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forces and unveiled their soccer facility on the roof of psmd 2 in harlem. >> they have nowhere to play soccer. >> what started as a dream evolved into an initiative to inner city kids across the country. >> using soccer as a vehicle to help kids with health, nutrition and discipline. >> for many, soccer has been an important part of their lives. >> they are practicing on saturdays and suspecteds. >> for changed my lives because usually on saturdays i don't do anything. once i started playing soccer, now i go practice with the coaches. it's pretty fun. >> soccer! >> fantastic. manchester city football club. in charge of development for man city and united arab emirates.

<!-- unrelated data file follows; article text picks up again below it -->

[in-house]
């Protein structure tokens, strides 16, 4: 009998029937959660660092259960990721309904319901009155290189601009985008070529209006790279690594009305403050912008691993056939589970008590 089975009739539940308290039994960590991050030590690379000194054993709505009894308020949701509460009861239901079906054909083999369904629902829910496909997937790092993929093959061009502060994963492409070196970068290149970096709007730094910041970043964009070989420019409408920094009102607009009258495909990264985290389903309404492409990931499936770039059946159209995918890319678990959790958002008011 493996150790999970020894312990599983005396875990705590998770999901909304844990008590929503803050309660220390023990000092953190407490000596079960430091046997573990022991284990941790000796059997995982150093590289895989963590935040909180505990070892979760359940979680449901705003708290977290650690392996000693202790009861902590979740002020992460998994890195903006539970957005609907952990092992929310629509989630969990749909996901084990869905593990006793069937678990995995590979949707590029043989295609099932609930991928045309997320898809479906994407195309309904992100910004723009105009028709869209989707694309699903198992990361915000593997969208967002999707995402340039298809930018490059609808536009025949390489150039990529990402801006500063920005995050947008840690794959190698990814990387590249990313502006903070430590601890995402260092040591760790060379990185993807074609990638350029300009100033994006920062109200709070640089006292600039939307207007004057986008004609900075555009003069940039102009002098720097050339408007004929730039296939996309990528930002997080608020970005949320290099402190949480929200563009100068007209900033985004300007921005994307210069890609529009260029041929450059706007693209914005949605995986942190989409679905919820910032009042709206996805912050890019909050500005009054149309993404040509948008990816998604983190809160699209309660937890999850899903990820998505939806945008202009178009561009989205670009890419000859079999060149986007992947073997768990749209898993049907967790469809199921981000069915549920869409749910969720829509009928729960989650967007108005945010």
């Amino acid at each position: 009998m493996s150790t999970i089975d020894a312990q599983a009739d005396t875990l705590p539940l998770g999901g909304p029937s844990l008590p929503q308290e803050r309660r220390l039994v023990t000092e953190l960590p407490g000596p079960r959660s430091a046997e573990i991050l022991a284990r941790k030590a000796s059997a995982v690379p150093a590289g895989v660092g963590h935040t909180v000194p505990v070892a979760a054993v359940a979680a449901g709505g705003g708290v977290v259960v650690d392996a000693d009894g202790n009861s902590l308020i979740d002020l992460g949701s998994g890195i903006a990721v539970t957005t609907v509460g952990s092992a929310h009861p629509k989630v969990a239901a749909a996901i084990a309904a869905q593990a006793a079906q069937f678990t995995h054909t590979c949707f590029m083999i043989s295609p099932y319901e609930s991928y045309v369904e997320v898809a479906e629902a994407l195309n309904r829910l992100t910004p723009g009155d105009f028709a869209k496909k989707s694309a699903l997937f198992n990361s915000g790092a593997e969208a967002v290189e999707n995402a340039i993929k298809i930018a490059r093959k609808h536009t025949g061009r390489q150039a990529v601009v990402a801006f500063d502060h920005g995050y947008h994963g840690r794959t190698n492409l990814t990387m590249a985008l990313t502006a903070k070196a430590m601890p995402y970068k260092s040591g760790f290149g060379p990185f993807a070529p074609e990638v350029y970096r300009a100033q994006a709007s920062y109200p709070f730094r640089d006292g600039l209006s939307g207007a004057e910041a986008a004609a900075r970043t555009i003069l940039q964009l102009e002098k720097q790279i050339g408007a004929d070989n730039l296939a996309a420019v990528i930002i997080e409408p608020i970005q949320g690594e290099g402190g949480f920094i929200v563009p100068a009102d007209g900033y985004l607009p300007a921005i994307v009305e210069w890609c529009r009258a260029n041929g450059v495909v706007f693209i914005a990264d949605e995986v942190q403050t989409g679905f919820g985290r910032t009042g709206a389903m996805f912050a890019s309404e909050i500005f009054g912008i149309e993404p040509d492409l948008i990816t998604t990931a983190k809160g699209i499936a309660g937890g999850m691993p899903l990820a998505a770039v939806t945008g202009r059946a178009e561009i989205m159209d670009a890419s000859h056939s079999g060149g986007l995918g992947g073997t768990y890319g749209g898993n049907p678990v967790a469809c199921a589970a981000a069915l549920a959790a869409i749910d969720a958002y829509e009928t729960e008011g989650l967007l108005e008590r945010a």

>> you have been talking about this for years. it's so amazing that we said we have to talk to u sev about bringing soccer to the most disadvantaged places. you were ahead of us. where did the vision come from to help kids in tough neighborhoods? >> it started here in new york. we came here two years ago to this wonderful public high school in east harlem who is won by a wonderful principal, antonio hernandez. we decided we want to help kids in lower income areas that don't have access to facilities. this came as a test project. they decided to have this partnership and help this wonderful school. the facilities necessary a small building with no elevators. they don't have a soccer field or anything for the kids to use.